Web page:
But hey -- I had you at “Fitzwilliam,” didn’t I?


By Deborah Yaffe, Jan 25 2016 02:00PM

The life of a Jane Austen video completist is not easy. Yes, it’s true that in the service of her mission – to see and, ideally, to own every Austen-related film adaptation – she scales the heights of the Emma Thompson Sense and Sensibility and the Firth/Ehle Pride and Prejudice.


But she must also plumb the depths. She must wade, at least once, through the tedious and confusing Jane Austen in Manhattan. She must tolerate the saccharine perkiness of Scents and Sensibility. And, I report with sorrow, she must grit her teeth through the deeply annoying Unleashing Mr. Darcy.


I’ll admit that my expectations were low. The TV movie Unleashing Mr. Darcy is based on a mediocre P&P update that mostly abandons Austen’s clever, economical plotting in favor of an incoherent series of relationship reversals (They’re fighting! Oh, now they’re having totally amazing sex! Wait, they’re fighting again!) that set the reader’s head a-spinning.


But as my teenage daughter and I tuned to the Hallmark channel and settled down with our popcorn on Saturday night, I was cautiously optimistic that a good screenwriter and a couple of decent actors could fix the problems. Plus, the story is set in the dog-show world, which guarantees cute-animal overload.


Alas. Let’s just say that, pace Jane Austen, sometimes first impressions are entirely accurate. My daughter’s off-the-cuff review pretty much sums it up: “Wow. I don’t think that had any redeeming features.”


Rich-guy dog-show judge Donovan Darcy is played by Ryan Paevey, a model and soap-opera actor with the bland handsomeness and charisma-free personality you’d expect from such a resume. Spunky dog-owner Elizabeth Scott is played by Cindy Busby, a TV actress with a startling talent for seeming shrill and irritating in every scene, whether she’s enacting tearful, joyful or outraged.


And the writing! Ouch. Apologizing for her (entirely unmotivated) rudeness to Darcy, Elizabeth explains, “I was upset about other reasons.” Who talks like that? The occasional Austen lines land with a thud, completely out of place in their surroundings. Even the actors seem confused. “My good opinion once lost is lost forever,” Darcy tells Elizabeth, pretty much out of the blue, early in their acquaintance. “What does that mean, exactly?” she asks. “Nothing,” he replies.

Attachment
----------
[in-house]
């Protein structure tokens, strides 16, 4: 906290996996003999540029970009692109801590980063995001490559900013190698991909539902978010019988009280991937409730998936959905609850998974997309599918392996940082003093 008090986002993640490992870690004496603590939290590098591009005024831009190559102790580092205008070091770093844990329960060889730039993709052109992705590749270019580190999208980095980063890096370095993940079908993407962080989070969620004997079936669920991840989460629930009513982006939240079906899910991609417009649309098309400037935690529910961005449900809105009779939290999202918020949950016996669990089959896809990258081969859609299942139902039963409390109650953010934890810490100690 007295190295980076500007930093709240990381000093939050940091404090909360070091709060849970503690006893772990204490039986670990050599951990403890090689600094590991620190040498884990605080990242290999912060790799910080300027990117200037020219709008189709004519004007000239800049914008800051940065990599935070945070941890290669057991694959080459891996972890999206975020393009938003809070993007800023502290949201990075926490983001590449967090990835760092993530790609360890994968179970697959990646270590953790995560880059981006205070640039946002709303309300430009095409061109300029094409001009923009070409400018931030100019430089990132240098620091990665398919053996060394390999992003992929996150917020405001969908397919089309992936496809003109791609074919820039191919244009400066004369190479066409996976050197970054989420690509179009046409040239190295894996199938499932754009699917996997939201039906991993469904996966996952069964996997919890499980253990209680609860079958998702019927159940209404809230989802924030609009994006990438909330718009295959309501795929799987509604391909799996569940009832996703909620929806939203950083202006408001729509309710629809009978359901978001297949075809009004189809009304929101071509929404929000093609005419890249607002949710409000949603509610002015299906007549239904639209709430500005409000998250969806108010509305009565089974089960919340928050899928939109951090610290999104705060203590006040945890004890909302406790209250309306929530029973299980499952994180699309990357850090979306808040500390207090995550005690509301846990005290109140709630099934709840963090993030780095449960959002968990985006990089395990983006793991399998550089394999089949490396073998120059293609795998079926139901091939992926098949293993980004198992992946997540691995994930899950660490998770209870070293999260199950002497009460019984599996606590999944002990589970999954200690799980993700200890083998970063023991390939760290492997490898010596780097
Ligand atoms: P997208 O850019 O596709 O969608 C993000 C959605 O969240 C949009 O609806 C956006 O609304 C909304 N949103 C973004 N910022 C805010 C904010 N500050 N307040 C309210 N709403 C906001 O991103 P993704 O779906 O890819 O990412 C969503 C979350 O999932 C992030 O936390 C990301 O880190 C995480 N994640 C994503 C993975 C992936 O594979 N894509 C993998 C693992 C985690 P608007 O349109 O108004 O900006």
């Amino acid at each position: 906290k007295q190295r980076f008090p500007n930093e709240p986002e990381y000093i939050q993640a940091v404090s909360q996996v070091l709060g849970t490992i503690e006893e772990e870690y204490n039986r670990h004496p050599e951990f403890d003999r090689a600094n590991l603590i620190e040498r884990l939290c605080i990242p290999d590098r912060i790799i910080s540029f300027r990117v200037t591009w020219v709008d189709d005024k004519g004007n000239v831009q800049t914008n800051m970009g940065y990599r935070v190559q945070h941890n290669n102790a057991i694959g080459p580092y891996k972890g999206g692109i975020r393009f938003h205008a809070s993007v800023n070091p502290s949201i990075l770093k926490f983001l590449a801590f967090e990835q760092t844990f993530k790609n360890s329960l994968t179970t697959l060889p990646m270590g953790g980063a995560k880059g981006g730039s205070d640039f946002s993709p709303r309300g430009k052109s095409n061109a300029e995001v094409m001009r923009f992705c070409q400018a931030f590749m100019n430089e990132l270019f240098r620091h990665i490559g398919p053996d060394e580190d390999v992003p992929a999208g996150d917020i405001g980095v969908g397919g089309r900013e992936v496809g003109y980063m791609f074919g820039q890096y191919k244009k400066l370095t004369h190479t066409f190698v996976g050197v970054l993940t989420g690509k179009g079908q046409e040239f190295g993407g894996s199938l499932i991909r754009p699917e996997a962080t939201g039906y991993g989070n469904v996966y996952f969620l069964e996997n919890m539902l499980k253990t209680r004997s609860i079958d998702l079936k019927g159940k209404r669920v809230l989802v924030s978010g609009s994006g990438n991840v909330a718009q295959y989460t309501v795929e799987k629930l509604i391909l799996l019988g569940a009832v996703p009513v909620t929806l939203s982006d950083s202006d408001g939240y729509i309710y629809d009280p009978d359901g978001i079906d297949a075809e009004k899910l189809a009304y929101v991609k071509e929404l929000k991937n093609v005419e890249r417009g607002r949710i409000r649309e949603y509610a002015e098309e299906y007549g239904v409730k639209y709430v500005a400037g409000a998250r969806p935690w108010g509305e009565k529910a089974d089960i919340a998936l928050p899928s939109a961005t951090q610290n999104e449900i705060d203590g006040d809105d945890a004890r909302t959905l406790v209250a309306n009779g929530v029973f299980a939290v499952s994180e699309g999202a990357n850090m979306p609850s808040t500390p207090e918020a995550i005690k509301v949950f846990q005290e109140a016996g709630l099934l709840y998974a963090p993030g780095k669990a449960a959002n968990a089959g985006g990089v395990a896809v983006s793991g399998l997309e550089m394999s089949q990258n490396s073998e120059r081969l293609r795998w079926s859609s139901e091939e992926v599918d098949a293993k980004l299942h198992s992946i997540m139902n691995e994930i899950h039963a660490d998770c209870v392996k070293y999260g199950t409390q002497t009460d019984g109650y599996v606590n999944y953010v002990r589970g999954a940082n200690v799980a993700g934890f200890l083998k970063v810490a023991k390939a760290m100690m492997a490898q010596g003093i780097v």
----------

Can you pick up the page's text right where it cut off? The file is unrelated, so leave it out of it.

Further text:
These two are so charmless that it’s difficult to understand what they see in each other, beyond her generic blondness and his sculpted abs, which we inspect during a gratuitous bathing-suit scene that is probably meant to evoke Firth’s wet shirt. (Note to writers: It’s bad strategy to remind viewers of much, much better Austen adaptations.) Presumably in order to keep its TV-G rating, the movie reworks the (terrible) plot of the original into an (equally terrible) version that omits the hot-and-heavy makeout sessions and full-on sex scene that, in the book, at least offer some clue to what’s driving this relationship.


And don’t expect to divert yourself from the trainwreck by ogling the beautiful grounds of Pemberley: the scene has been moved from England to (a poor facsimile of) New York City, and the production values are strictly bargain-basement. “Come and stay with me in my brownstone,” a friend tells Elizabeth, who soon shows up on the doorstep of. . . a house that, with its wide porch and brick facings, resembles no urban brownstone I’ve ever seen.


Yes, there are canine cameos, mostly by terriers and Cavalier King Charles spaniels. They’re adorable, of course. But even the cute pooches can’t save this dog.


By Deborah Yaffe, Jan 14 2016 02:00PM

People who were alive in November 1963 like to reminisce about the moment they learned that JFK had been shot. American Janeites who were alive in January 1996 can look back on a far more joyful, although slightly less momentous, milestone: their first viewing of the BBC’s landmark adaptation of Pride and Prejudice, which began airing on the A&E network exactly twenty years ago tonight.


That adaptation, which features the famous not-in-Austen shot of Colin Firth, aka Mr. Darcy, in a clingy, translucent wet shirt, is often credited (by me, among other people) with kicking off the pop-culture Austenmania that we still live with today, albeit in the attenuated form of Bustle listicles and zombie mashups.


So where was I when I first saw the famous P&P? Well, I didn’t subscribe to cable back then, so I had to content myself with a VHS recording mailed to me by my parents some time (a week? A month? Can’t remember now) after the original broadcast.


My husband and I invited a Janeite friend over for a two-night viewing party in our tiny apartment. The second night, she and I insisted on starting out by rewatching our favorite scene. No, not that one! In those pre-Internet days, I don’t know if we’d heard about the wet-shirt frenzy spawned by the show’s initial broadcast a few months earlier in England.


Anyway, that scene is in the second half.


We wanted to see Darcy and Elizabeth, played by the great Jennifer Ehle, crossing swords after his insulting proposal -- the six-minute exchange in which she tells him he’s “the last man in the world” she would ever agree to marry. It’s one of Jane Austen’s greatest scenes, and Andrew Davies’ screenplay realizes it beautifully, skillfully turning paraphrase into speech and interweaving the result with a condensed version of Austen’s dialogue. Firth paces, Ehle seethes, and the intensity of feeling between them gives even a P&P virgin a clue that Elizabeth is going to end up eating those words, with a cherry on top.


OK, I just went and watched that scene again. It’s still fabulous. Happy twentieth anniversary, everyone.